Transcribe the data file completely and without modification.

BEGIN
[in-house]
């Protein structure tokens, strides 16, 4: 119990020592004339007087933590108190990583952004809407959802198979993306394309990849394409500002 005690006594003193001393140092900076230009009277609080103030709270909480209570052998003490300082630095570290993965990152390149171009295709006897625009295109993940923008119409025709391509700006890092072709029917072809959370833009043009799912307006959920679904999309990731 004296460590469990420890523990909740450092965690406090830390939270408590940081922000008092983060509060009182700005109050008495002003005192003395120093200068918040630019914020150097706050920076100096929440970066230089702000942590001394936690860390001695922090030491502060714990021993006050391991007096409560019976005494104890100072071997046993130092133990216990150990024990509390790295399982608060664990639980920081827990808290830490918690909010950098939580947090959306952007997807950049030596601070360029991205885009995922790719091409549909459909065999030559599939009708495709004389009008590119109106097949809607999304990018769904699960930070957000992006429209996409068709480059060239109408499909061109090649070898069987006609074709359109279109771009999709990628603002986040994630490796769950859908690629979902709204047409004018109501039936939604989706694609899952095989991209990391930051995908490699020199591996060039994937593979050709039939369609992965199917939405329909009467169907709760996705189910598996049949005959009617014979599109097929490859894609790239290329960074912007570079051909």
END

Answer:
[in-house]
């Protein structure tokens, strides 16, 4: 119990020592004339007087933590108190990583952004809407959802198979993306394309990849394409500002 005690006594003193001393140092900076230009009277609080103030709270909480209570052998003490300082630095570290993965990152390149171009295709006897625009295109993940923008119409025709391509700006890092072709029917072809959370833009043009799912307006959920679904999309990731 004296460590469990420890523990909740450092965690406090830390939270408590940081922000008092983060509060009182700005109050008495002003005192003395120093200068918040630019914020150097706050920076100096929440970066230089702000942590001394936690860390001695922090030491502060714990021993006050391991007096409560019976005494104890100072071997046993130092133990216990150990024990509390790295399982608060664990639980920081827990808290830490918690909010950098939580947090959306952007997807950049030596601070360029991205885009995922790719091409549909459909065999030559599939009708495709004389009008590119109106097949809607999304990018769904699960930070957000992006429209996409068709480059060239109408499909061109090649070898069987006609074709359109279109771009999709990628603002986040994630490796769950859908690629979902709204047409004018109501039936939604989706694609899952095989991209990391930051995908490699020199591996060039994937593979050709039939369609992965199917939405329909009467169907709760996705189910598996049949005959009617014979599109097929490859894609790239290329960074912007570079051909």